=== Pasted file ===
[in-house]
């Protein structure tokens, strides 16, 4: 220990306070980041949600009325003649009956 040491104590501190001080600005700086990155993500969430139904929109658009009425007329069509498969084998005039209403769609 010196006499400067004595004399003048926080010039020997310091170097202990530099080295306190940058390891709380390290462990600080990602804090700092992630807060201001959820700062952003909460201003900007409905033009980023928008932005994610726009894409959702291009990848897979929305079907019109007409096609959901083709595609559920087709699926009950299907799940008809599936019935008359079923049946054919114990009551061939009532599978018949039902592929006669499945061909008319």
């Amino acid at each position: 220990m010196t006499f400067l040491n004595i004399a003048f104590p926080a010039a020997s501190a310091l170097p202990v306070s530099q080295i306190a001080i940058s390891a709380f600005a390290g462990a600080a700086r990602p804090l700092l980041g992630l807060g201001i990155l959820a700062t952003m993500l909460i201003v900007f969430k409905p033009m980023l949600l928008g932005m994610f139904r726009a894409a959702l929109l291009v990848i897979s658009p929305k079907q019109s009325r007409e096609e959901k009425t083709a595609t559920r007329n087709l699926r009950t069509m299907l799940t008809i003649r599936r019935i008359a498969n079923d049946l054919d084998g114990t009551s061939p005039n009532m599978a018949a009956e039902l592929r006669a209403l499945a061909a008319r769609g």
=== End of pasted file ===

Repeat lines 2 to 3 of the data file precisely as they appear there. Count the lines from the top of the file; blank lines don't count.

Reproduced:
């Protein structure tokens, strides 16, 4: 220990306070980041949600009325003649009956 040491104590501190001080600005700086990155993500969430139904929109658009009425007329069509498969084998005039209403769609 010196006499400067004595004399003048926080010039020997310091170097202990530099080295306190940058390891709380390290462990600080990602804090700092992630807060201001959820700062952003909460201003900007409905033009980023928008932005994610726009894409959702291009990848897979929305079907019109007409096609959901083709595609559920087709699926009950299907799940008809599936019935008359079923049946054919114990009551061939009532599978018949039902592929006669499945061909008319």
């Amino acid at each position: 220990m010196t006499f400067l040491n004595i004399a003048f104590p926080a010039a020997s501190a310091l170097p202990v306070s530099q080295i306190a001080i940058s390891a709380f600005a390290g462990a600080a700086r990602p804090l700092l980041g992630l807060g201001i990155l959820a700062t952003m993500l909460i201003v900007f969430k409905p033009m980023l949600l928008g932005m994610f139904r726009a894409a959702l929109l291009v990848i897979s658009p929305k079907q019109s009325r007409e096609e959901k009425t083709a595609t559920r007329n087709l699926r009950t069509m299907l799940t008809i003649r599936r019935i008359a498969n079923d049946l054919d084998g114990t009551s061939p005039n009532m599978a018949a009956e039902l592929r006669a209403l499945a061909a008319r769609g």